Calming anxiety with the breath

A popular strategy for helping with the physical experience of anxiety (the “F” in the thoughts-feelings-behaviours triangle) is using the breath. We all hear that slow or deep breathing is helpful for dialing down anxiety and stress, but do you know the science behind it? 

Why do it? When we are anxious, our breathing can become irregular without us even realizing it. Shallow, rapid breathing can lead to offloading too much carbon dioxide, causing dizziness, headaches, tingling extremities and a racing heart. 

How it works: When we breathe deeply, more carbon dioxide stays in our blood, which quiets the emotional parts of the brain. Focusing on your breathing also takes your mind away from sources of stress, and helps you feel more present in the moment. The more we practise breathing strategies, the more effective they will be when we need them. And even better: breathing strategies are portable—and free!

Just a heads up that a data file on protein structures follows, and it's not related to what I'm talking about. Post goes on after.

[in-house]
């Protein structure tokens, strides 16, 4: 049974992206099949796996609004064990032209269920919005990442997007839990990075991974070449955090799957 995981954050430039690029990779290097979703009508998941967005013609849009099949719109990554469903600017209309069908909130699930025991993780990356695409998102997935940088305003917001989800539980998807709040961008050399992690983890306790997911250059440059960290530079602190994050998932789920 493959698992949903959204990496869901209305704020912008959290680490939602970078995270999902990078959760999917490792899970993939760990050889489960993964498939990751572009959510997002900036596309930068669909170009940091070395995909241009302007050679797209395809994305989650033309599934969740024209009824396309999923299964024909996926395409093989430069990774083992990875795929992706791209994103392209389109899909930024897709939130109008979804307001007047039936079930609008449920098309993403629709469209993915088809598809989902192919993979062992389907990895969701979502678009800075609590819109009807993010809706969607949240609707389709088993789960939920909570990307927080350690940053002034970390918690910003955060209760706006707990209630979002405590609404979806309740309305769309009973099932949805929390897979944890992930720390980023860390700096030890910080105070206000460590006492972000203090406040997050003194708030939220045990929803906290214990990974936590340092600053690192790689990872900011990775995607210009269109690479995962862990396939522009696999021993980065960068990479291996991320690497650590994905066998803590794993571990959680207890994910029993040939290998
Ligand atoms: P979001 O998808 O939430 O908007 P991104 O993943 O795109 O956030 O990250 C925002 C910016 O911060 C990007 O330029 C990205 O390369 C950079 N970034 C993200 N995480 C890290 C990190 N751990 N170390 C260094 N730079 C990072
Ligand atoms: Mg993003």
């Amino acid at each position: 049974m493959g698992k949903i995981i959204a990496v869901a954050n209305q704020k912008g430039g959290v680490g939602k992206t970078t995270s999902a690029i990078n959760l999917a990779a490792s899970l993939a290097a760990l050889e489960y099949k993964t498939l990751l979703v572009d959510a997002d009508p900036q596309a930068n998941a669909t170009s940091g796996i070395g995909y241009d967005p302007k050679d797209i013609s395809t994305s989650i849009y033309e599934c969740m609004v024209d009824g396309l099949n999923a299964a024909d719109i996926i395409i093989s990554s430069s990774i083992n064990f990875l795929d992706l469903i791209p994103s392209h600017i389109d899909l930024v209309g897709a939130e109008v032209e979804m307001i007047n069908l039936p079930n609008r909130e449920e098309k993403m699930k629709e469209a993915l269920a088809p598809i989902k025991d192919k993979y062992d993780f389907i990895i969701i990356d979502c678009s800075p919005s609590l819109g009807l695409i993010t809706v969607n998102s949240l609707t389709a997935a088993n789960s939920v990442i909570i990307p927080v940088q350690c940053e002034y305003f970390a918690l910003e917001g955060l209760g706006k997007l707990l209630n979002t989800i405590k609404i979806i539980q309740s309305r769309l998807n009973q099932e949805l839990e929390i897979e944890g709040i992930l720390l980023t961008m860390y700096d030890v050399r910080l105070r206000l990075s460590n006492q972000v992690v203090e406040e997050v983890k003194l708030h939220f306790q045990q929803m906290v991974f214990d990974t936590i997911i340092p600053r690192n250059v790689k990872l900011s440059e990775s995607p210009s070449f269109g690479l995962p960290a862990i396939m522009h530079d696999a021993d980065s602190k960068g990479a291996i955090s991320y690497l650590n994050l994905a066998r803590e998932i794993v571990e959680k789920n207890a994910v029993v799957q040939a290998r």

Watch students and educators describing the benefits of breathing strategies:

try-it-out-icon
Try It Out! Before you move on to the next section of EASE 8–12, take a one-minute break for yourself and experience calm breathing.

breathe in and breathe out

Important Consideration: Breathing strategies are most effective if practised regularly enough that they feel natural and familiar. If you invite your class to try it out (or opt out), expect this to be difficult for some students. Slowing down and focusing on breathing can sometimes be uncomfortable, especially if shortness of breath, dizziness or asthma are triggers for anxiety.
Scroll to Top